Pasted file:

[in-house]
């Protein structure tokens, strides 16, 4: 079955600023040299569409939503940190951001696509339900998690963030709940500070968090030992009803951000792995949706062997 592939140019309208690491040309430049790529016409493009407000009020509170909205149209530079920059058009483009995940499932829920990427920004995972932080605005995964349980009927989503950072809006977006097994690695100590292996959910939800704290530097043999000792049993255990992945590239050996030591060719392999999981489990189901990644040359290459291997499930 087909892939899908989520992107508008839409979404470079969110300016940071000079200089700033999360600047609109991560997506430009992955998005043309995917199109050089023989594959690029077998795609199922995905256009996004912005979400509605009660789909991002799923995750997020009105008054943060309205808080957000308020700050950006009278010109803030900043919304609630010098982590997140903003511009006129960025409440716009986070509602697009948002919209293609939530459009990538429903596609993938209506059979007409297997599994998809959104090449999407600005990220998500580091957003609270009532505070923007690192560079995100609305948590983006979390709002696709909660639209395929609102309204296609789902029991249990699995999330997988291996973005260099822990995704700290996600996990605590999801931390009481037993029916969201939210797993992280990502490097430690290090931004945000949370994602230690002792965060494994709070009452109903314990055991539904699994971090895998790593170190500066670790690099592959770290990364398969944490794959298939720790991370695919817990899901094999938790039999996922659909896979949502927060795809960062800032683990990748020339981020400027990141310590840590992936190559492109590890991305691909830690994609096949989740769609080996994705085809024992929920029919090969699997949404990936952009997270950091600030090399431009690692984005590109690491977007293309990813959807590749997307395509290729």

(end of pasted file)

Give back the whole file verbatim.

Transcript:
[in-house]
């Protein structure tokens, strides 16, 4: 079955600023040299569409939503940190951001696509339900998690963030709940500070968090030992009803951000792995949706062997 592939140019309208690491040309430049790529016409493009407000009020509170909205149209530079920059058009483009995940499932829920990427920004995972932080605005995964349980009927989503950072809006977006097994690695100590292996959910939800704290530097043999000792049993255990992945590239050996030591060719392999999981489990189901990644040359290459291997499930 087909892939899908989520992107508008839409979404470079969110300016940071000079200089700033999360600047609109991560997506430009992955998005043309995917199109050089023989594959690029077998795609199922995905256009996004912005979400509605009660789909991002799923995750997020009105008054943060309205808080957000308020700050950006009278010109803030900043919304609630010098982590997140903003511009006129960025409440716009986070509602697009948002919209293609939530459009990538429903596609993938209506059979007409297997599994998809959104090449999407600005990220998500580091957003609270009532505070923007690192560079995100609305948590983006979390709002696709909660639209395929609102309204296609789902029991249990699995999330997988291996973005260099822990995704700290996600996990605590999801931390009481037993029916969201939210797993992280990502490097430690290090931004945000949370994602230690002792965060494994709070009452109903314990055991539904699994971090895998790593170190500066670790690099592959770290990364398969944490794959298939720790991370695919817990899901094999938790039999996922659909896979949502927060795809960062800032683990990748020339981020400027990141310590840590992936190559492109590890991305691909830690994609096949989740769609080996994705085809024992929920029919090969699997949404990936952009997270950091600030090399431009690692984005590109690491977007293309990813959807590749997307395509290729």